The Early Folk Band Musicians Join In Apollo’s Fire Program

Early Folk Band.  Photo by Gesine Bänfer.
Early Folk Band. Photo by Gesine Bänfer.

by Daniel Hathaway; published on June 3, 2019; used by permission.

Apollo’s Fire’s Countryside Concerts will feature a new trans-Atlantic collaboration this month. Ian Harrison, Gesine Bänfer, and Steven Player of Europe’s The Early Folk Band will join Clevelanders Amanda Powell, Tina Bergmann, and Brian Kay in five performances of “Far Beyond the Sea” from June 6 through 10. This genre-crossing project involving old world ballads has been contemplated for some time but is just now coming to fruition.

“Jeannette Sorrell is one of our greatest fans, and we’ve been trying to get this sort of thing together for six or seven years,” Harrison and Bänfer said in a tag-team Skype conversation from Freiburg, Germany. “Either we weren’t free or they weren’t free, or we couldn’t decide how to do it, but we’re very happy that it’s now working.”

Like Apollo’s Fire, The Early Folk Band moves effortlessly between the worlds of early music and folk music, thanks to circumstances during the Baroque period, when ballad texts began to be collected and instruments were similar. “It’s taken quite a long time for musicians like us to realize that folk music is early music,” Harrison said. “It was written down in manuscripts or in printed editions in the time of Bach and Handel, Vivaldi, Purcell, and Monteverdi. So we can work on this music the same way we work on early music, to see how it was performed, what instruments were used, and how we can present it in concerts to an early music audience.”

Harrison and Bänfer got the idea for establishing a folk ensemble after playing a concert of Medieval music in the Swiss Alps some years ago. “The presenter kept wanting us back, but every time they wanted something new, and they said we could ask whoever we wanted to play,” Harrison said. “This was a real luxury. Gesine and I had been concentrating our efforts on Medieval music from the 13th, 14th, and 15th centuries, but at heart, we both were — and are — secret folkies who grew up with that music. Early in our adult lives, we had been involved with both, but we hadn’t really been able to combine the two.”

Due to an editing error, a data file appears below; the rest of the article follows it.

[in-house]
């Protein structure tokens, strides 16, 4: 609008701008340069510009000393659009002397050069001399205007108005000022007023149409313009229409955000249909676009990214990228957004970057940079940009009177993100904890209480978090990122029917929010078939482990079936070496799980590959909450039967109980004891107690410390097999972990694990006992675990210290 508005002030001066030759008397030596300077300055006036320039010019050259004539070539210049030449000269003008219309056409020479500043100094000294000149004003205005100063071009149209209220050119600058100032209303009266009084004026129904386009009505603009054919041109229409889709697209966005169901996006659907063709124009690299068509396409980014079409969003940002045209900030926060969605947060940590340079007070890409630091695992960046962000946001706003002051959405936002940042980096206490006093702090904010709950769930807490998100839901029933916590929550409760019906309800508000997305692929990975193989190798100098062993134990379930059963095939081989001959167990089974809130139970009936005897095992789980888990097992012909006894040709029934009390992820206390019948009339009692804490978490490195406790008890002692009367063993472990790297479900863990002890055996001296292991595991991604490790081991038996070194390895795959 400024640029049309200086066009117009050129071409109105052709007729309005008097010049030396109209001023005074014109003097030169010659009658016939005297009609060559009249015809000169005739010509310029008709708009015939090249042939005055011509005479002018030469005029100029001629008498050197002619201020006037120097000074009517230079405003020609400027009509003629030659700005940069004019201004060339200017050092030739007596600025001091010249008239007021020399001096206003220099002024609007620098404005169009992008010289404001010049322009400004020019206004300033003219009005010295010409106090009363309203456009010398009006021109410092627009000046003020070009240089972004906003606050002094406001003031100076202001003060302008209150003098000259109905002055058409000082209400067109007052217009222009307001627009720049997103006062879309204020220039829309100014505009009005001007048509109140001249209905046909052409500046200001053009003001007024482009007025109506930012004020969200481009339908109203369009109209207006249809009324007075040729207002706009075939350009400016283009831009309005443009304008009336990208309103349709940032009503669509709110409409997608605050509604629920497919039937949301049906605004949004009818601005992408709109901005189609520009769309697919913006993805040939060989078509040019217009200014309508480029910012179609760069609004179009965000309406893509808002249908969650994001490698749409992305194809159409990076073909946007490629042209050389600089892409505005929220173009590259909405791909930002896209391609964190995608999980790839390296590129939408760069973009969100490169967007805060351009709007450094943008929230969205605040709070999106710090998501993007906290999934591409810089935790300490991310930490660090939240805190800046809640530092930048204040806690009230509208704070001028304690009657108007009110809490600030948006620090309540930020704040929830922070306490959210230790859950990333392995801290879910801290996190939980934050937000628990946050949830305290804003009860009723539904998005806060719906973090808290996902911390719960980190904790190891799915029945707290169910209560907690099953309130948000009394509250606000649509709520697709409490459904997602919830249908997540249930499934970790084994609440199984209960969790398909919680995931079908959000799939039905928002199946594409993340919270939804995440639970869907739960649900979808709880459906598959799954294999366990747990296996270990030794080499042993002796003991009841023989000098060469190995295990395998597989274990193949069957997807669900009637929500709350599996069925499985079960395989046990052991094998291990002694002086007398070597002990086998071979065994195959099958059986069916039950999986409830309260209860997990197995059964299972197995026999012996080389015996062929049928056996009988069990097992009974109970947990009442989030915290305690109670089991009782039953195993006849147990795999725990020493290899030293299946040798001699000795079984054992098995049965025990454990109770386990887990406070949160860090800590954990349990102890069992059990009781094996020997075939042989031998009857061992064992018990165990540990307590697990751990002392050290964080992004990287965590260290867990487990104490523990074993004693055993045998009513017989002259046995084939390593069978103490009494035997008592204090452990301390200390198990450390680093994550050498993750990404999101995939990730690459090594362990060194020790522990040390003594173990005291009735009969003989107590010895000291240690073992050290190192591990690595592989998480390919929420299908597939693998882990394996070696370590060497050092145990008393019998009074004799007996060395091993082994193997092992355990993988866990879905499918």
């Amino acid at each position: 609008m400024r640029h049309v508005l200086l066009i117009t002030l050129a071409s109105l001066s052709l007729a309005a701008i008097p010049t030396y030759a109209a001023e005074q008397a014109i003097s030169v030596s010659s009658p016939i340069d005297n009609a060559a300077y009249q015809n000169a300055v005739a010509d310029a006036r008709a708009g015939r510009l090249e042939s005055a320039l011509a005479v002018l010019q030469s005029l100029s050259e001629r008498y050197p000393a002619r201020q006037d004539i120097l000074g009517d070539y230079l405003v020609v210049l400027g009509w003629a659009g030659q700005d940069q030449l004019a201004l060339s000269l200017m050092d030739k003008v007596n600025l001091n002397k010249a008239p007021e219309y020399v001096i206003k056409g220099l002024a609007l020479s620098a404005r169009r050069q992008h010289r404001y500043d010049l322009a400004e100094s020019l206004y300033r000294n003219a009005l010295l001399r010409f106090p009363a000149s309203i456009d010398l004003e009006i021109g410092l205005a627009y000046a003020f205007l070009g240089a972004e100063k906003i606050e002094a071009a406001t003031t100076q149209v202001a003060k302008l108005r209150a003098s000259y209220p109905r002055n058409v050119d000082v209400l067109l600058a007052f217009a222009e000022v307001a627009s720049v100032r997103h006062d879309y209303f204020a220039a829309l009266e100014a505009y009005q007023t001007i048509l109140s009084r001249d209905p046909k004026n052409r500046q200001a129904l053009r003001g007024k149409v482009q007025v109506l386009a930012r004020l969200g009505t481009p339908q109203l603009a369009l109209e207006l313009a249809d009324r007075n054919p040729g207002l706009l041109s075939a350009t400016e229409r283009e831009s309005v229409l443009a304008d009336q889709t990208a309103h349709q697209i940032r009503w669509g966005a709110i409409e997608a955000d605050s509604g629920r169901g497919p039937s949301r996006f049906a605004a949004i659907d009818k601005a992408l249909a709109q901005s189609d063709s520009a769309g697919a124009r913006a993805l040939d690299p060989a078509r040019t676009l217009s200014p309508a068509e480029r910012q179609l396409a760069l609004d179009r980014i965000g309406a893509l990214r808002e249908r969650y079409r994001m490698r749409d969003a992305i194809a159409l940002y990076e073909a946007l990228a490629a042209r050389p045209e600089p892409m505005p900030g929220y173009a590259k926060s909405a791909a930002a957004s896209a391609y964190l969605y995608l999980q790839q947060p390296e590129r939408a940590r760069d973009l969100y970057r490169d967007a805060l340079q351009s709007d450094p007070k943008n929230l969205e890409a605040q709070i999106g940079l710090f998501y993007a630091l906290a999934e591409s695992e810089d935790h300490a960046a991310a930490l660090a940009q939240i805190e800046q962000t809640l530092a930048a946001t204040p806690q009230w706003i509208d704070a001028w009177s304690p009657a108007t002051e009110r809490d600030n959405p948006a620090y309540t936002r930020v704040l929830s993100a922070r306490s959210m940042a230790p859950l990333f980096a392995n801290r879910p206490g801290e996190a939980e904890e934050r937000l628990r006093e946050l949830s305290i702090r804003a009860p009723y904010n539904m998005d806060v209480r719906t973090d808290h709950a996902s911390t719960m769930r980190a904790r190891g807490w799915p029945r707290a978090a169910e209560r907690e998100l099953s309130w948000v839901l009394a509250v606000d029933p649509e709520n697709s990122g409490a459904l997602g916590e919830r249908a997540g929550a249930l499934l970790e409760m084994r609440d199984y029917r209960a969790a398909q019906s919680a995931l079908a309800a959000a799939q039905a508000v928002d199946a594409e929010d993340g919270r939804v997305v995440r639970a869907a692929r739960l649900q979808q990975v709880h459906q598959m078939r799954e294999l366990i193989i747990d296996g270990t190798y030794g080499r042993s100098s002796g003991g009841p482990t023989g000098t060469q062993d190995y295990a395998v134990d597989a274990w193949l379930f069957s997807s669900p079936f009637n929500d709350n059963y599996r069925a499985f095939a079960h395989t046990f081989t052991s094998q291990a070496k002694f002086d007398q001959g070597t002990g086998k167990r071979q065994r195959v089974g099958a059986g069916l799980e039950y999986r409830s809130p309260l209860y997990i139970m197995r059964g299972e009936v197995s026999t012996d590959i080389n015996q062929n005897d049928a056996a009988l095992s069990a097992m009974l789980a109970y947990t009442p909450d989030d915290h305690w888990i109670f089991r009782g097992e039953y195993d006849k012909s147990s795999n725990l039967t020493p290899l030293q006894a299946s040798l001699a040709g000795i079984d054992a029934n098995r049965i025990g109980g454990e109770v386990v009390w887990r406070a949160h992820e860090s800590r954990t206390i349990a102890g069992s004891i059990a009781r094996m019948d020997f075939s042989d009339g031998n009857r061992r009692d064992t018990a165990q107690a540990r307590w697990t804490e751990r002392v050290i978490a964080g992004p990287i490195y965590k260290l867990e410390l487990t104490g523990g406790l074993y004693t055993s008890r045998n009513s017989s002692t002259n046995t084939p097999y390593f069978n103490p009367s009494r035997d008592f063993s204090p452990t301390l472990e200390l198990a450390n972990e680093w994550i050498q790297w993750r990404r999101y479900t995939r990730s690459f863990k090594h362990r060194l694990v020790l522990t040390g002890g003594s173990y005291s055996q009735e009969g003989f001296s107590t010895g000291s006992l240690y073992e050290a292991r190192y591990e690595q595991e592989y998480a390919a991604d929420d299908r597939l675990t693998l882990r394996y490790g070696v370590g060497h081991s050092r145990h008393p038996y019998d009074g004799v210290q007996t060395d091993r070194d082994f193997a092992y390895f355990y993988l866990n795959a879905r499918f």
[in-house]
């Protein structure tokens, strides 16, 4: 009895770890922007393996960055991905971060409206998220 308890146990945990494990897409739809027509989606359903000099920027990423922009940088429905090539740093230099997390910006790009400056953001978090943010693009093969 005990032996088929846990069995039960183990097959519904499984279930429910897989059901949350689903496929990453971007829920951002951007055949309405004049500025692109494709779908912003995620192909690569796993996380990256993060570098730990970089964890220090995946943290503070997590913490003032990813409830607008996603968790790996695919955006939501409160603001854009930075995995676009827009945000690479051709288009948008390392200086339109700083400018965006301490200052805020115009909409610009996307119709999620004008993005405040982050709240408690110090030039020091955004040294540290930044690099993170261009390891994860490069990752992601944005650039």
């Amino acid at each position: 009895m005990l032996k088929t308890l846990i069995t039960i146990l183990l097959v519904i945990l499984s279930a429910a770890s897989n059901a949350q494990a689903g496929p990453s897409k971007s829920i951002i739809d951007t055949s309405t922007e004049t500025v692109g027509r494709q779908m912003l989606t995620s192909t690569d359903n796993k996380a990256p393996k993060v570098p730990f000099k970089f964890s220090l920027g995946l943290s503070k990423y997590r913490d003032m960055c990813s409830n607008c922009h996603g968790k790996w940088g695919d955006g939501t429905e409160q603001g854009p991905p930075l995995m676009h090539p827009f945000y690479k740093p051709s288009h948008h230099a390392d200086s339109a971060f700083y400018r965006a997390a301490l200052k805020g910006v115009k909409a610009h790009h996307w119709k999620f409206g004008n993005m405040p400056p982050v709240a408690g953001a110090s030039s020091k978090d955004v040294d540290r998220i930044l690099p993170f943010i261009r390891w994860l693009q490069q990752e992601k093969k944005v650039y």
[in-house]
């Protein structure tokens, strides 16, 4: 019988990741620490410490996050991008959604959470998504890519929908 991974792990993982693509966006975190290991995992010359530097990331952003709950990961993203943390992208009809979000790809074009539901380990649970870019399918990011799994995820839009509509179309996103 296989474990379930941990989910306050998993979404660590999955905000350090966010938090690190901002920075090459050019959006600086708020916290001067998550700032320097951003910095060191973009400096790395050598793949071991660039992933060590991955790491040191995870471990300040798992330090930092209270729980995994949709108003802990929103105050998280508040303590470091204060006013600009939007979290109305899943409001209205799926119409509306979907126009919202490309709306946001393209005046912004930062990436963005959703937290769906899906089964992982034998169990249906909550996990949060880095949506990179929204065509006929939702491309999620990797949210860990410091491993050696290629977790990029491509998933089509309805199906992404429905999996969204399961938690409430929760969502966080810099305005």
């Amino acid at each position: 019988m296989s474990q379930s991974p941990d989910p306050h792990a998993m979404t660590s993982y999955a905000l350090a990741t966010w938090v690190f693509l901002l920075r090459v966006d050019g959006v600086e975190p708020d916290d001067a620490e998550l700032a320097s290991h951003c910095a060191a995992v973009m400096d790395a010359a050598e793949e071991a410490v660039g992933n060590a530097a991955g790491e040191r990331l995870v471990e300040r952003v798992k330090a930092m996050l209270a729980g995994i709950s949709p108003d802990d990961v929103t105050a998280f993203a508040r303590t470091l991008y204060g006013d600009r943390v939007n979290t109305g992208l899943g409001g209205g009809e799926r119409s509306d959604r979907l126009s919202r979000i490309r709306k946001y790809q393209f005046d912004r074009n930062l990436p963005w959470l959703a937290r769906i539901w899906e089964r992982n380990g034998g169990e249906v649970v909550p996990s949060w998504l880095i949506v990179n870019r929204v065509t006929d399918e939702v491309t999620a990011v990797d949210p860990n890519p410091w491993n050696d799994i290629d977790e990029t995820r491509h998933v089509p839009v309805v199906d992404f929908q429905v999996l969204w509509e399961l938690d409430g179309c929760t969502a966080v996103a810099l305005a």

Bänfer chimed in: “The very start of it was at our kitchen table. We don’t have a television, so when we had had a hard day at work researching Medieval music and playing shawms, Ian and I sat down and played some Northumbrian tunes from Newcastle upon Tyne, the region he comes from. He plays the Northumbrian small pipes and I play guitar, so in his private life, he just loves to play these tunes, which were written down with lots of ornamentation. Living in Germany, every time he got homesick, he got out his pipes. So when the Swiss asked us what we wanted to do next year, we said it would be really nice to bring this music onstage with what would be our dream team — including a ballad singer who lives in Sweden and also sings early music, a great Medieval fiddle player, and course Steven Player, who has been playing music with Ian for 35 years.”

The group decided on a program, which turned out to be a great success. “Very soon after that first gig we got an offer from Deutschlandradio Kultur to record it,” Bänfer said. “It was like a gift.”